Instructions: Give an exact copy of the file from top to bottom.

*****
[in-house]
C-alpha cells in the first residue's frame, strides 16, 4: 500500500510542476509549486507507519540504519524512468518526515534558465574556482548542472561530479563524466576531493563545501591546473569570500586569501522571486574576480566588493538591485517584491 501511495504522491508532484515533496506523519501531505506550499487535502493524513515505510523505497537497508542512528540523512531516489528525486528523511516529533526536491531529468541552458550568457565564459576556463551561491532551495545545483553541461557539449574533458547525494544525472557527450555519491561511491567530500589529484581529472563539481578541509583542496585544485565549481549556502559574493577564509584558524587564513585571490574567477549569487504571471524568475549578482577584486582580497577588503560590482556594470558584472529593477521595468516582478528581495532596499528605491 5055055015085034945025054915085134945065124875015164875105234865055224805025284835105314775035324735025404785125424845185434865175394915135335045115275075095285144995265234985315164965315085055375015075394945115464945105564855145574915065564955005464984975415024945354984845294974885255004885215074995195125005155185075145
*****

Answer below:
[in-house]
C-alpha cells in the first residue's frame, strides 16, 4: 500500500510542476509549486507507519540504519524512468518526515534558465574556482548542472561530479563524466576531493563545501591546473569570500586569501522571486574576480566588493538591485517584491 501511495504522491508532484515533496506523519501531505506550499487535502493524513515505510523505497537497508542512528540523512531516489528525486528523511516529533526536491531529468541552458550568457565564459576556463551561491532551495545545483553541461557539449574533458547525494544525472557527450555519491561511491567530500589529484581529472563539481578541509583542496585544485565549481549556502559574493577564509584558524587564513585571490574567477549569487504571471524568475549578482577584486582580497577588503560590482556594470558584472529593477521595468516582478528581495532596499528605491 5055055015085034945025054915085134945065124875015164875105234865055224805025284835105314775035324735025404785125424845185434865175394915135335045115275075095285144995265234985315164965315085055375015075394945115464945105564855145574915065564955005464984975415024945354984845294974885255004885215074995195125005155185075145